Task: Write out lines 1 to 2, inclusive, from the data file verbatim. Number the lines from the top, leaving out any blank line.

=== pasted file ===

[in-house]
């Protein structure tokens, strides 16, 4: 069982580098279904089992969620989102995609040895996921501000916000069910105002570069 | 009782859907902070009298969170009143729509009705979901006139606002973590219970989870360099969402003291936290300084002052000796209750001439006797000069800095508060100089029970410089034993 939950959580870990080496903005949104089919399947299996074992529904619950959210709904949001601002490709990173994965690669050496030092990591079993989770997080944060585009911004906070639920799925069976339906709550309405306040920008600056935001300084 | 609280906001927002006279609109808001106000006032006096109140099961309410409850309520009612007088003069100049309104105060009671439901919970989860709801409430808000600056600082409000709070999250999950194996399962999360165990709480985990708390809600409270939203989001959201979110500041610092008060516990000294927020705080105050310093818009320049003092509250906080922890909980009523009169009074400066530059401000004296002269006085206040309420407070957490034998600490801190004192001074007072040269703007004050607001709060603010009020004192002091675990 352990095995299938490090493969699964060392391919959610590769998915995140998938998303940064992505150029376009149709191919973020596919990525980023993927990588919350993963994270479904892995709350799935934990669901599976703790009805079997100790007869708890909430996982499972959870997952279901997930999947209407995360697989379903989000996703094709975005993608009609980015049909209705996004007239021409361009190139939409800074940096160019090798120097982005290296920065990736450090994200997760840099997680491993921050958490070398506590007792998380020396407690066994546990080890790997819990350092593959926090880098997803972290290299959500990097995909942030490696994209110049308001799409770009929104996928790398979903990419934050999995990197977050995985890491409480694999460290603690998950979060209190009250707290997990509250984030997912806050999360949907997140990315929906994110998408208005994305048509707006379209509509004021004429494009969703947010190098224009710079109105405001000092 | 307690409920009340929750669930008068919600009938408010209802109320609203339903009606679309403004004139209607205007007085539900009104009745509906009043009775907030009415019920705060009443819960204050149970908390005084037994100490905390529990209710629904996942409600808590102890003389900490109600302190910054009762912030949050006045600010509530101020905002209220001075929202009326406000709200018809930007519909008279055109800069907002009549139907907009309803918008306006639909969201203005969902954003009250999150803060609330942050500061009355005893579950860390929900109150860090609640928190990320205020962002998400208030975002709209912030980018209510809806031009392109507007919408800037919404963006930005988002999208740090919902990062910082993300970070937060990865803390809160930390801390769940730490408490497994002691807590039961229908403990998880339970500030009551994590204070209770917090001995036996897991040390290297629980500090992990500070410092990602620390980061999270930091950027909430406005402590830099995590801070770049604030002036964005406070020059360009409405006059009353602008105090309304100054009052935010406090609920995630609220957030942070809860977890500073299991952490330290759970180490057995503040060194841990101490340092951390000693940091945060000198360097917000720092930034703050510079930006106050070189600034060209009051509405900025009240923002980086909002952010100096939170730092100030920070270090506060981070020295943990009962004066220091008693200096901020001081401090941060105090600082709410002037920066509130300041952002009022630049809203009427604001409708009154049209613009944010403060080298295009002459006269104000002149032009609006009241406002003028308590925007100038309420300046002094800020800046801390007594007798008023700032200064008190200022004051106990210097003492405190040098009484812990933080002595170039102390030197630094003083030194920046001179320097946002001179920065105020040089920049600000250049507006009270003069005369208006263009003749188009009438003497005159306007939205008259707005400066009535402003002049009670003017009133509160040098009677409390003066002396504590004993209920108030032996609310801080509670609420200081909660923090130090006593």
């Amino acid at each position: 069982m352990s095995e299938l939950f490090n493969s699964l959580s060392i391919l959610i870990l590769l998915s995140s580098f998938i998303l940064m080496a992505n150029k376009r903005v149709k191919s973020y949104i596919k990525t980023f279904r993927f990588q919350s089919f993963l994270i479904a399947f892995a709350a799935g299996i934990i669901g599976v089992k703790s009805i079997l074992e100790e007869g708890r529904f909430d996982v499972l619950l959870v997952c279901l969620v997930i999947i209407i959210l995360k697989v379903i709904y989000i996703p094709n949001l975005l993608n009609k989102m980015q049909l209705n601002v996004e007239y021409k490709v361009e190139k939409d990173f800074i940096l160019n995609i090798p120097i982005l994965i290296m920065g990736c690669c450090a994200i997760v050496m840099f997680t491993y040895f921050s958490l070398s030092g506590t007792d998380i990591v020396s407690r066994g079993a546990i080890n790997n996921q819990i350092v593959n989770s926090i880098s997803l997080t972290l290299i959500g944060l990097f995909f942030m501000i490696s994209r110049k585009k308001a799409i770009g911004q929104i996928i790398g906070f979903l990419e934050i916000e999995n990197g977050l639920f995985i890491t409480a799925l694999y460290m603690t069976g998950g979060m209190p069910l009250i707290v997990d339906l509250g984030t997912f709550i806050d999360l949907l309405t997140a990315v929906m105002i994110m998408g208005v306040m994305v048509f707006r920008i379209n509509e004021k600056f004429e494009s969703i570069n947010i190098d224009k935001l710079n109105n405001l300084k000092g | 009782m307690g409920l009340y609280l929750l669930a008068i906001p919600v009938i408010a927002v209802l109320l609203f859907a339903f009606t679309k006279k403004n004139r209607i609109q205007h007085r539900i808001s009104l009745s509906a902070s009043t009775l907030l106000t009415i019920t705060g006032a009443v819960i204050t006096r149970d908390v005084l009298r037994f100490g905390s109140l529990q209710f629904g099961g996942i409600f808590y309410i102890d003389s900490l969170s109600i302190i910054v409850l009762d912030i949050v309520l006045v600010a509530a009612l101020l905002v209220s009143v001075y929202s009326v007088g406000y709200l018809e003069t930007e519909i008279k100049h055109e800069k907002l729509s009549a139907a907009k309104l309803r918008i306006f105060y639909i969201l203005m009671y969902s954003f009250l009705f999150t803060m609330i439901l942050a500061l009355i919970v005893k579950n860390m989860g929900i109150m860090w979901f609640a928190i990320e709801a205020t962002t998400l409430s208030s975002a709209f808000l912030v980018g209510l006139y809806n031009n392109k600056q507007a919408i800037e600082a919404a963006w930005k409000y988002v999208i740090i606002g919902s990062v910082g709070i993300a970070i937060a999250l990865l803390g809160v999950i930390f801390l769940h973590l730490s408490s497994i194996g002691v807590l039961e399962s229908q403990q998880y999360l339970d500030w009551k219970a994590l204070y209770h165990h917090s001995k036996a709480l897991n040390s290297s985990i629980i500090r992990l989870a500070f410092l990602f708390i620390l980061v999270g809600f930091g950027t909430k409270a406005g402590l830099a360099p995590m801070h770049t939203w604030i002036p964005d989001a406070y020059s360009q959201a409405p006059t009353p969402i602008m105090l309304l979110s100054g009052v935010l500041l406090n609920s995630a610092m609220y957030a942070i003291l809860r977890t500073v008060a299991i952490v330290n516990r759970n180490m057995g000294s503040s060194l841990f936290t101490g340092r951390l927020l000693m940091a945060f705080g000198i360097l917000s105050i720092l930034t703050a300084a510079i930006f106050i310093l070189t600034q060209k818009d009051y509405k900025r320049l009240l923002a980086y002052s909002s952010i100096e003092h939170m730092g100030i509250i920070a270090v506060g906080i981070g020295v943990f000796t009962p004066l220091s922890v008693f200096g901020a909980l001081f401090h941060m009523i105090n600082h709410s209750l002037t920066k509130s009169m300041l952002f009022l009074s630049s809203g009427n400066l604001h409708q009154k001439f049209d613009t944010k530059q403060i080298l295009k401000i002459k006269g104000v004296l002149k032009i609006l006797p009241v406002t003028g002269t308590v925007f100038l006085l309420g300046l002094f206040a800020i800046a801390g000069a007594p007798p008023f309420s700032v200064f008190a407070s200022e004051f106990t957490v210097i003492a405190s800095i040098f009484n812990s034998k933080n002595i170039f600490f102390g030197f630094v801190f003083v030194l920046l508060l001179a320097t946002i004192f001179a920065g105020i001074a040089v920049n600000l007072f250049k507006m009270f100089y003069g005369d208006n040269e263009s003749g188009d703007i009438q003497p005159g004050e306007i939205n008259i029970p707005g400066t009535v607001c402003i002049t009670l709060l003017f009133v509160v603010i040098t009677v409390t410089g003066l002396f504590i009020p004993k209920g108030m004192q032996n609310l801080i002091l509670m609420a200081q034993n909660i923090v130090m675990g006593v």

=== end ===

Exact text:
[in-house]
């Protein structure tokens, strides 16, 4: 069982580098279904089992969620989102995609040895996921501000916000069910105002570069 | 009782859907902070009298969170009143729509009705979901006139606002973590219970989870360099969402003291936290300084002052000796209750001439006797000069800095508060100089029970410089034993 939950959580870990080496903005949104089919399947299996074992529904619950959210709904949001601002490709990173994965690669050496030092990591079993989770997080944060585009911004906070639920799925069976339906709550309405306040920008600056935001300084 | 609280906001927002006279609109808001106000006032006096109140099961309410409850309520009612007088003069100049309104105060009671439901919970989860709801409430808000600056600082409000709070999250999950194996399962999360165990709480985990708390809600409270939203989001959201979110500041610092008060516990000294927020705080105050310093818009320049003092509250906080922890909980009523009169009074400066530059401000004296002269006085206040309420407070957490034998600490801190004192001074007072040269703007004050607001709060603010009020004192002091675990 352990095995299938490090493969699964060392391919959610590769998915995140998938998303940064992505150029376009149709191919973020596919990525980023993927990588919350993963994270479904892995709350799935934990669901599976703790009805079997100790007869708890909430996982499972959870997952279901997930999947209407995360697989379903989000996703094709975005993608009609980015049909209705996004007239021409361009190139939409800074940096160019090798120097982005290296920065990736450090994200997760840099997680491993921050958490070398506590007792998380020396407690066994546990080890790997819990350092593959926090880098997803972290290299959500990097995909942030490696994209110049308001799409770009929104996928790398979903990419934050999995990197977050995985890491409480694999460290603690998950979060209190009250707290997990509250984030997912806050999360949907997140990315929906994110998408208005994305048509707006379209509509004021004429494009969703947010190098224009710079109105405001000092 | 307690409920009340929750669930008068919600009938408010209802109320609203339903009606679309403004004139209607205007007085539900009104009745509906009043009775907030009415019920705060009443819960204050149970908390005084037994100490905390529990209710629904996942409600808590102890003389900490109600302190910054009762912030949050006045600010509530101020905002209220001075929202009326406000709200018809930007519909008279055109800069907002009549139907907009309803918008306006639909969201203005969902954003009250999150803060609330942050500061009355005893579950860390929900109150860090609640928190990320205020962002998400208030975002709209912030980018209510809806031009392109507007919408800037919404963006930005988002999208740090919902990062910082993300970070937060990865803390809160930390801390769940730490408490497994002691807590039961229908403990998880339970500030009551994590204070209770917090001995036996897991040390290297629980500090992990500070410092990602620390980061999270930091950027909430406005402590830099995590801070770049604030002036964005406070020059360009409405006059009353602008105090309304100054009052935010406090609920995630609220957030942070809860977890500073299991952490330290759970180490057995503040060194841990101490340092951390000693940091945060000198360097917000720092930034703050510079930006106050070189600034060209009051509405900025009240923002980086909002952010100096939170730092100030920070270090506060981070020295943990009962004066220091008693200096901020001081401090941060105090600082709410002037920066509130300041952002009022630049809203009427604001409708009154049209613009944010403060080298295009002459006269104000002149032009609006009241406002003028308590925007100038309420300046002094800020800046801390007594007798008023700032200064008190200022004051106990210097003492405190040098009484812990933080002595170039102390030197630094003083030194920046001179320097946002001179920065105020040089920049600000250049507006009270003069005369208006263009003749188009009438003497005159306007939205008259707005400066009535402003002049009670003017009133509160040098009677409390003066002396504590004993209920108030032996609310801080509670609420200081909660923090130090006593």